Union of India & Ors Vs.
Laishram Lincola Singh @ Nicolai  INSC 494 (24 March 2008)
Dr. Arijit Pasayat & P.
CRIMINAL APPEAL NO. 519 OF 2008 (Arising out of SLP (Crl.) No.1251 of 2007)
Dr. ARIJIT PASAYAT, J 1. Leave granted.
2. Challenge in this appeal is to the judgment of the Division Bench of the
Guwahati High Court, Imphal Bench allowing the habeas corpus petition filed by
The habeas corpus petition was filed questioning the order of detention
passed by the District Magistrate, Manipur, Imphal West, dated 23.9.2005 in
exercise of powers conferred by sub- section (3) of Section 3 of the National
Security Act, 1980 (in short the 'Act') read with Home Department's order
No.17(1)/49/80-H(Pt) dated 6.9.2005, which was approved by the State Government
under order No.17(1)/947/2005-H dated 5.10.2005 and again confirmed by order of
State Government being No.17(1)/947/2005-H dated 7.11.2005 fixing the period of
detention for 12 months from the date of detention. The order of detention was
challenged primarily on the ground that there was unexplained delay in
disposing of the representation made by the detenu. The High Court accepted the
plea that there was an unexplained delay.
3. Learned counsel for the appellants submitted that the representation was
made on 12.10.2005 and the Central Government received the same on 31.10.2005.
It immediately wrote to the State Government to give its parawise comments.
Such comments were received on 22.11.2005 and immediately thereafter after
consideration of all relevant aspects the order of rejection was passed on
29.11.2005 which was communicated to the detenu on 30.11.2005.
4. It was submitted that the High Court did not even consider the
explanation given by the appellants to show that there was, in fact, no delay.
No reason has been indicated by the High Court in the impugned order to show
any application of mind to the relevant aspect.
5. There is no appearance on behalf of respondent.
6. In Senthamilselvi v. State of T.N. and Anr. (2006 (5) SCC 676) it was
held as under:
"6. Coming to the plea that there was delay in disposal of the
representation it is to be noted that the order of detention is dated
1.12.2005. The representation was sent on 11.12.2005 which was received by the
respondents on 15.12.2005. The details were called for on 16.12.2005 which were
received on 20.12.2005. The file was submitted on 21.12.2005 and dealt with by
the Under Secretary and Deputy Secretary on 22.12.2005. The concerned Minister
passed order on 22.12.2005 and the order of rejection which was passed on
27.12.2005 was issued on 28.12.2005 which was sent to the Superintendent of the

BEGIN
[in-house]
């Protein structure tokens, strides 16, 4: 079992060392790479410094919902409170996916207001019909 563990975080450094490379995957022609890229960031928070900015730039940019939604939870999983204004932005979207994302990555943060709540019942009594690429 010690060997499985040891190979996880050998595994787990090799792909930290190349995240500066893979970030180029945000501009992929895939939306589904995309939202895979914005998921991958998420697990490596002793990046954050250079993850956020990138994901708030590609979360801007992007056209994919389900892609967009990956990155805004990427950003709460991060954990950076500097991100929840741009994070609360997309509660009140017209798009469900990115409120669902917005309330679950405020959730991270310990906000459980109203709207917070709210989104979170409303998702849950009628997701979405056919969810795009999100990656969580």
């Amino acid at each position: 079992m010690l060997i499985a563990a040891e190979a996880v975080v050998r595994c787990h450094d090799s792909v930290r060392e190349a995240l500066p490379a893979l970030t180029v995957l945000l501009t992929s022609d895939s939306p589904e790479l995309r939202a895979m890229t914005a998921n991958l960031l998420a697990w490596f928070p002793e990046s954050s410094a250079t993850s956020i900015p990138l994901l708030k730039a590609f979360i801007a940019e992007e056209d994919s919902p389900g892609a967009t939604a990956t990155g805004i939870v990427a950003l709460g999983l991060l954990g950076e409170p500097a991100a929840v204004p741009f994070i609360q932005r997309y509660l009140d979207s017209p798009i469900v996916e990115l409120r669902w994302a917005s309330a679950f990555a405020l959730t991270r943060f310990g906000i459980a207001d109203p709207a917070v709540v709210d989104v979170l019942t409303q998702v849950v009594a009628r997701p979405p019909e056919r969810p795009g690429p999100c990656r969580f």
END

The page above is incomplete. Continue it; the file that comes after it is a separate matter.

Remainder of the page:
Jail where the detenu was incarcerated, which was communicated to the detenu.
It was received by the prison authorities and it was served on the detenu on
the day it was received by the Jail authority.
The factual scenario indicated above indicates that the representation was
dealt with utmost expedition. There can be no hard and fast rule as to the
measure of reasonable time and each case has to be considered from the facts of
the case and if there is no negligence or callous inaction or avoidable
red-tapism on the facts of a case, the Court would not interfere. It needs no
reiteration that it is the duty of the Court to see that the efficacy of the
limited, yet crucial, safeguards provided in the law of preventive detention is
not lost in mechanical routine, dull casualness and chill indifference, on the
part of the authorities entrusted with their application. When there is
remissness, indifference or avoidable delay on the part of the authority, the
detention becomes vulnerable. That is not the case at hand. It may be noted
that the writ petition was filed on 22.12.2005, even before the order of
rejection was served. That being so the detenu cannot make grievance that the
State had not explained the position as to how his representation was dealt
7. In Vinod K.Chawla v. Union of India and Ors. (2006 (7) SCC 337), it was
observed as under:
"13. The contention raised cannot be judged by any straitjacket formula
divorced from facts.
This has to be examined with reference to the facts of each case having
regard to the volume and contents of the grounds of detention, the documents
supplied along with the grounds, the inquiry to be made by the officers of
different departments, the nature of the inquiry, the time required for
examining the various pleas raised, the time required in recording the comments
by the authorities of the department concerned, and so on.
14. In L.M.S. Ummu Saleema v. B.B. Gujaral (1981 (3) SCC 317) it was held